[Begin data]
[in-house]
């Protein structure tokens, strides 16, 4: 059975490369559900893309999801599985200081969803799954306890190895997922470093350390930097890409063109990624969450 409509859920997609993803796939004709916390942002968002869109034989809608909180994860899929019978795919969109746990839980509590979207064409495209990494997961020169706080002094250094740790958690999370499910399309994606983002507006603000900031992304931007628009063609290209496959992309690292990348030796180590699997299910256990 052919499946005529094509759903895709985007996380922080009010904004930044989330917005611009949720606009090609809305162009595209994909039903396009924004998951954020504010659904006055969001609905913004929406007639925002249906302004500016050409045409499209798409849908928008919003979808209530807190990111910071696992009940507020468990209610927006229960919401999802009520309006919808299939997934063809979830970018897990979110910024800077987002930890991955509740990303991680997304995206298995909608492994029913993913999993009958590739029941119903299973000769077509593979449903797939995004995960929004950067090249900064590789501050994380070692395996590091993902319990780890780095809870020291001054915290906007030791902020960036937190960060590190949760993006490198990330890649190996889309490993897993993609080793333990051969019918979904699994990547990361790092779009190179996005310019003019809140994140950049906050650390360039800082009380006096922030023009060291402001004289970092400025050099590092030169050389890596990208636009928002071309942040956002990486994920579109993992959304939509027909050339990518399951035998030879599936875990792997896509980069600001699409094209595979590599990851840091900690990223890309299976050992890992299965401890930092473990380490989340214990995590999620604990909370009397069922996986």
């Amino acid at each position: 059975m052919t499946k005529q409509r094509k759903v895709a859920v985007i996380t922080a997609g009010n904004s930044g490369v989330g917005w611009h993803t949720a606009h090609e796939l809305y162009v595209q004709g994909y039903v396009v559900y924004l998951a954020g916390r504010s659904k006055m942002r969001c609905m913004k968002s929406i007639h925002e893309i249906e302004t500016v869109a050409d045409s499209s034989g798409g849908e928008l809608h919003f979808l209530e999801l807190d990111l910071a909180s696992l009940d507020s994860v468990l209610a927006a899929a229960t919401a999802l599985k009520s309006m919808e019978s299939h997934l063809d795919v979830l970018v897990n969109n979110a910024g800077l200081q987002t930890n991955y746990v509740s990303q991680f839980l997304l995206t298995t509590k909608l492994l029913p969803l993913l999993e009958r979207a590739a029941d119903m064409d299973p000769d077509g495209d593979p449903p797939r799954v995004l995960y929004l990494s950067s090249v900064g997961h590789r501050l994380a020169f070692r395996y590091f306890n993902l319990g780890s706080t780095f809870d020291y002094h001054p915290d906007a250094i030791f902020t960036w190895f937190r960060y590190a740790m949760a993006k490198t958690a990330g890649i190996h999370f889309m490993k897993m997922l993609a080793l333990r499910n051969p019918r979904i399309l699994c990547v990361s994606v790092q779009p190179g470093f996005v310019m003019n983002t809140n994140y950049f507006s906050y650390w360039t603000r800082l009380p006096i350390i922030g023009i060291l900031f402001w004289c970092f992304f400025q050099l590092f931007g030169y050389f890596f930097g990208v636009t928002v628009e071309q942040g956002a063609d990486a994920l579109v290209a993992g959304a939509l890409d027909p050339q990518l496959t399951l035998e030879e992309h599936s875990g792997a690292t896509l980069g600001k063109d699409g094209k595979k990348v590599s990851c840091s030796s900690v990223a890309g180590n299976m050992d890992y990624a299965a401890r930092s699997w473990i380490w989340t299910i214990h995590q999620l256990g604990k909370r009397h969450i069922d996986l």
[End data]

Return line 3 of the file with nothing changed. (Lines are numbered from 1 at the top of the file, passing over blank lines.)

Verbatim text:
């Amino acid at each position: 059975m052919t499946k005529q409509r094509k759903v895709a859920v985007i996380t922080a997609g009010n904004s930044g490369v989330g917005w611009h993803t949720a606009h090609e796939l809305y162009v595209q004709g994909y039903v396009v559900y924004l998951a954020g916390r504010s659904k006055m942002r969001c609905m913004k968002s929406i007639h925002e893309i249906e302004t500016v869109a050409d045409s499209s034989g798409g849908e928008l809608h919003f979808l209530e999801l807190d990111l910071a909180s696992l009940d507020s994860v468990l209610a927006a899929a229960t919401a999802l599985k009520s309006m919808e019978s299939h997934l063809d795919v979830l970018v897990n969109n979110a910024g800077l200081q987002t930890n991955y746990v509740s990303q991680f839980l997304l995206t298995t509590k909608l492994l029913p969803l993913l999993e009958r979207a590739a029941d119903m064409d299973p000769d077509g495209d593979p449903p797939r799954v995004l995960y929004l990494s950067s090249v900064g997961h590789r501050l994380a020169f070692r395996y590091f306890n993902l319990g780890s706080t780095f809870d020291y002094h001054p915290d906007a250094i030791f902020t960036w190895f937190r960060y590190a740790m949760a993006k490198t958690a990330g890649i190996h999370f889309m490993k897993m997922l993609a080793l333990r499910n051969p019918r979904i399309l699994c990547v990361s994606v790092q779009p190179g470093f996005v310019m003019n983002t809140n994140y950049f507006s906050y650390w360039t603000r800082l009380p006096i350390i922030g023009i060291l900031f402001w004289c970092f992304f400025q050099l590092f931007g030169y050389f890596f930097g990208v636009t928002v628009e071309q942040g956002a063609d990486a994920l579109v290209a993992g959304a939509l890409d027909p050339q990518l496959t399951l035998e030879e992309h599936s875990g792997a690292t896509l980069g600001k063109d699409g094209k595979k990348v590599s990851c840091s030796s900690v990223a890309g180590n299976m050992d890992y990624a299965a401890r930092s699997w473990i380490w989340t299910i214990h995590q999620l256990g604990k909370r009397h969450i069922d996986l």